David by Michelangelo
In our last blog, we began our exploration of the role of Jesus as King of Israel. We quoted at length 2 Samuel 7: 4-17. The kingship of David was built upon the foundation of the prophecies of Nathan. We will now explore that prophecy in depth.
As background, David has thought of building a house for the Ark of the Covenant. How does the Lord respond to this proposal? The Lord reminds David that the Lord has never dwelt in a house; the Lord has always dwelt within a tent and has moved from place to place with the Israelites. The Lord makes it clear that the Lord has never asked for a house to be built for Him. “Wherever I have moved with all the Israelites, did I ever say to any of their rulers whom I commanded to shepherd my people Israel, “Why have you not built me a house of cedar?”
The Lord is not angry with David for having such a thought. In fact, God is pleased with David’s intention to give God a gift. To God, the intention to give God a gift is greater than the actual gift to be given.
Nonetheless, the Lord still makes it clear to David that the Lord is in charge of all things. This is made clear for the Lord reminds David of David’s humble and pastoral beginnings. “‘This is what the Lord Almighty says: I took you from the pasture, from tending the flock, and appointed you ruler over my people Israel.’” In the last part of that verse, the Lord also reminds David of what he has become with the help of the Lord. The Lord has installed David as King. It is only through the Lord that David is King and he is King over God’s special, select, and chosen people. The Lord continues and reinforces that theme by stating: “I have been with you wherever you have gone, and I have cut off all your enemies from before you.”
Why has the Lord done this? He has done this for two reasons. First, such that the people of Israel, that is the people of God under the Covenant, led by their King David, may have a place, a home of their own, a nation unto themselves. Second, such that wicked people, that is the people who are not of the Lord, will not be able to oppress the Israelites. Thus, the Lord says: “I will also give you rest from all your enemies.”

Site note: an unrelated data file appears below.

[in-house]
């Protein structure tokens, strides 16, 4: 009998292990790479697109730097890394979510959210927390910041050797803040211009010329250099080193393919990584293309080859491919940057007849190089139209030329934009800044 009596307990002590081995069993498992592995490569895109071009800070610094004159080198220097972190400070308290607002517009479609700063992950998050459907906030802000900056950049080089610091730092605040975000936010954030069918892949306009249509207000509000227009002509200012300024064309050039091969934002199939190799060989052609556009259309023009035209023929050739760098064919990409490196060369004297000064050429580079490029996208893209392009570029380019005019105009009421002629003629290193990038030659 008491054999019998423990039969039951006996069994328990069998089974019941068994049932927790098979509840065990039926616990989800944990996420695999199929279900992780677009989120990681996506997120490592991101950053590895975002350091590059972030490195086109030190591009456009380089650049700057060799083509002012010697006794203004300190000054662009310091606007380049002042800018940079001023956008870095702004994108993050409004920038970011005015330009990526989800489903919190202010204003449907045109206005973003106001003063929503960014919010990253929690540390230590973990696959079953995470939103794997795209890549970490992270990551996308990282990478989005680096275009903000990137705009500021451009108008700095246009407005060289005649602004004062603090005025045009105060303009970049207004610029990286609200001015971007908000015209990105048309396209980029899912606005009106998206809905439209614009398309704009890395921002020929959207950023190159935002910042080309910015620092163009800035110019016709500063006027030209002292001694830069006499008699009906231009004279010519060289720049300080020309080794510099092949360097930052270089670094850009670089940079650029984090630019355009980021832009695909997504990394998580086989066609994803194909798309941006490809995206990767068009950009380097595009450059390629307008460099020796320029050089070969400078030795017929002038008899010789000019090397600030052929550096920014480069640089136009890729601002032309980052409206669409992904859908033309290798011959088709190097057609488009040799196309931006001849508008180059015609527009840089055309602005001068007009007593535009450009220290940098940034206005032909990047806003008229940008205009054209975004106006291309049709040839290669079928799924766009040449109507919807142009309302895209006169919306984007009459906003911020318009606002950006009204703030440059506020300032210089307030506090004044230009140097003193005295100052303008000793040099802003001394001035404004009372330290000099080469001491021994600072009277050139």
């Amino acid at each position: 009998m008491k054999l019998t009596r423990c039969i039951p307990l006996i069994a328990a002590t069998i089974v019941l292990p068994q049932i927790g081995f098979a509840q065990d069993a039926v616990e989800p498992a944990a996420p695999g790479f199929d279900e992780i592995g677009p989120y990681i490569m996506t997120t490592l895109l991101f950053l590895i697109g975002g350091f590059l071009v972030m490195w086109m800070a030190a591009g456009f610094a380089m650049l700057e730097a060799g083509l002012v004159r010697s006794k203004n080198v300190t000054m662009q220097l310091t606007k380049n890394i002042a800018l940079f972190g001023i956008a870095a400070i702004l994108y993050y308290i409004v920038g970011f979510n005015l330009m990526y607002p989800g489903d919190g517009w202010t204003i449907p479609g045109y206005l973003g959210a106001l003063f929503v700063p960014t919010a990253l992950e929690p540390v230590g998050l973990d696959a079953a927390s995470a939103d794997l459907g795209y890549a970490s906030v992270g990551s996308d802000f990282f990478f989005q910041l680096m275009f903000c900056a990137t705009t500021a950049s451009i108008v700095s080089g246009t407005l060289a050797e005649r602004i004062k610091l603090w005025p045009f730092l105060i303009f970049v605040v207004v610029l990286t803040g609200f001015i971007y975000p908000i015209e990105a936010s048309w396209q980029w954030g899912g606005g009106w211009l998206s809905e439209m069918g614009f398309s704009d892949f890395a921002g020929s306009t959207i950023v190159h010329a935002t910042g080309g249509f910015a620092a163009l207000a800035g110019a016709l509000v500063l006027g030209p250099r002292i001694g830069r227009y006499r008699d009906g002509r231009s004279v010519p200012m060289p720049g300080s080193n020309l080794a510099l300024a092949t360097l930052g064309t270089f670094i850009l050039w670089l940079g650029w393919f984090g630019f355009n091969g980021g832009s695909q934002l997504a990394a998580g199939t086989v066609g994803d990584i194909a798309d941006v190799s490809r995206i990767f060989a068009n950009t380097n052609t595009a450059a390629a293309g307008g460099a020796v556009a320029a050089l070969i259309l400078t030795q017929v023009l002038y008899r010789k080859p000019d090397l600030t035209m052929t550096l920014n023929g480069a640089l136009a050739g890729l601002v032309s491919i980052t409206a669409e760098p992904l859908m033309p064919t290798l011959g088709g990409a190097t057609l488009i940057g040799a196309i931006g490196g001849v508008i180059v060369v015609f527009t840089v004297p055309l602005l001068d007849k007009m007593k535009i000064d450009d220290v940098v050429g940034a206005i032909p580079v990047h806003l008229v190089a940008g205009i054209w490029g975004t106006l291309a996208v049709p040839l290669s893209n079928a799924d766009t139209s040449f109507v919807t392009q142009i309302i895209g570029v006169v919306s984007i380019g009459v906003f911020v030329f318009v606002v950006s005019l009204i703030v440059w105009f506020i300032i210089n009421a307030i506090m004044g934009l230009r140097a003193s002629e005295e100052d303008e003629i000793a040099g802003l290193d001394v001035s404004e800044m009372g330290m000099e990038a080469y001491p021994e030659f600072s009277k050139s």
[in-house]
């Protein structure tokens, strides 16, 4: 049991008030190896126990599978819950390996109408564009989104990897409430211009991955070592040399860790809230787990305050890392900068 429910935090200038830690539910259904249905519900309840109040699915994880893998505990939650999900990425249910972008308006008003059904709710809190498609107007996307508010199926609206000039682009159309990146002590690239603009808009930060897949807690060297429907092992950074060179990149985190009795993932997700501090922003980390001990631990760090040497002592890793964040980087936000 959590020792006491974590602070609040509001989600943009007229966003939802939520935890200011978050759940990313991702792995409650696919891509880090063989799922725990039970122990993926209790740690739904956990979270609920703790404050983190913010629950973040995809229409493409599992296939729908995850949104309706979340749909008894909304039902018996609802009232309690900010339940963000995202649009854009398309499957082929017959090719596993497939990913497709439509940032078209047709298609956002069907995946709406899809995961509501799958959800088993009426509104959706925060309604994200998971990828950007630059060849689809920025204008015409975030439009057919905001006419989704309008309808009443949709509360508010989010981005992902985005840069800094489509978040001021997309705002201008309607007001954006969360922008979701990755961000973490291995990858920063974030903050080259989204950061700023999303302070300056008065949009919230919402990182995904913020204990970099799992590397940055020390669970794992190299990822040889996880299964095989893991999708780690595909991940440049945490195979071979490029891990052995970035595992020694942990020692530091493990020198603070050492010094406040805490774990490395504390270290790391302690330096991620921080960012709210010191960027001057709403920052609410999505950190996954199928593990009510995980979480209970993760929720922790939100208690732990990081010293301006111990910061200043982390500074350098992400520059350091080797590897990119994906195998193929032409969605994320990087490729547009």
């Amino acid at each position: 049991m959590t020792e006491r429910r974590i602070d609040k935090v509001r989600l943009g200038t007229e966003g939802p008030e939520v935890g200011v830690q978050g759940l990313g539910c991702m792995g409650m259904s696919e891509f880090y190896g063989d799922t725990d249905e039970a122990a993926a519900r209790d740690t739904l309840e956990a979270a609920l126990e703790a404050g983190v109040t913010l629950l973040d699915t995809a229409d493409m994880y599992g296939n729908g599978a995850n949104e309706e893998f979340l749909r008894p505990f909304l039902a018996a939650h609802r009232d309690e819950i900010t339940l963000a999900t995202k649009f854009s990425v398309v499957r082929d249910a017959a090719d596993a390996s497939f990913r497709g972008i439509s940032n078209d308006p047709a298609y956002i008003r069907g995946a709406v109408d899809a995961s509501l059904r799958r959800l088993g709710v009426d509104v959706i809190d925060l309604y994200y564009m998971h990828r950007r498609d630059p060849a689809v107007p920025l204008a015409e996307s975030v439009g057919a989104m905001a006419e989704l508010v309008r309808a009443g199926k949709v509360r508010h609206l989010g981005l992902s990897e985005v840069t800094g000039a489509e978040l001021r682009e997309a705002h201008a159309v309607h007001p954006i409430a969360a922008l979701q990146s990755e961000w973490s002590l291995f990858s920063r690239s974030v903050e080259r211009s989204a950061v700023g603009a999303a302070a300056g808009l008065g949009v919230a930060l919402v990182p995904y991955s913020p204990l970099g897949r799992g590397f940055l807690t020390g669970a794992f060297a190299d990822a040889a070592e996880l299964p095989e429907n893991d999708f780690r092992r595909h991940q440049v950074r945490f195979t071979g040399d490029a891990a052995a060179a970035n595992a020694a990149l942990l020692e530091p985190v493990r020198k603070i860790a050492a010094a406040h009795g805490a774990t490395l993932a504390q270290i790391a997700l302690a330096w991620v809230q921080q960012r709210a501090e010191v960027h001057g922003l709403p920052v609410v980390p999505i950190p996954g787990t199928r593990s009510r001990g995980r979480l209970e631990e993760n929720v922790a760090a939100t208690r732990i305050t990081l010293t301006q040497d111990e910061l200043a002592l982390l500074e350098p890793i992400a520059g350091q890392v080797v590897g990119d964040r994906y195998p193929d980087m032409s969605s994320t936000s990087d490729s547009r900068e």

While the Lord does not need David to build the Lord a house, the Lord is well disposed to David and will do great things for David: “Now I will make your name great, like the names of the greatest men on earth.”
Further, the Lord, being pleased with David’s intention to build the Lord a house, will grant David a house in return. But the house is not a physical house. The change in meaning is clear: The Lord will establish a dynasty for David. “The Lord declares to you that the Lord himself will establish a house for you: When your days are over and you rest with your ancestors, I will raise up your offspring to succeed you, your own flesh and blood, and I will establish his kingdom.” This promise is followed by another and perhaps great promise. The promise of the Lord is that, from David’s descendants, the Lord will choose one who will have great favor with the Lord. “He is the one who will build a house for my Name, and I will establish the throne of his kingdom forever.”
Who is this one to be chosen? “I will be his father, and he will be my son.” David’s house and David’s Kingdom will be forever. “Your house and your kingdom will endure forever before me; your throne will be established forever.”
These promises from God have been foretold by other Prophets. For example both Jeremiah and Isaiah have utilized extremely similar language:
Behold, the days are coming, says the Lord, that I will raise to David a Branch of righteousness; a King shall reign and prosper, and execute righteousness in the earth. . . Now this is His name by which He will be called: The Lord Our Righteousness. (Jeremiah 23:5-6)
For unto us a Child is born, unto us a Son is given; and the government will be upon His shoulder. . . Upon the throne of David and over His kingdom, to order it and establish it . . . from that time forward, even forever. (Isaiah 9:6-7)
Clearly, this does not fully delve into all that can be said on this topic, but I feel that I given the reader enough to pursue the matter more fully on one’s own.
Matthew clearly cites a prophecy of Isaiah in Chapter 1, verse 23. We will examine that prophecy in our next blog.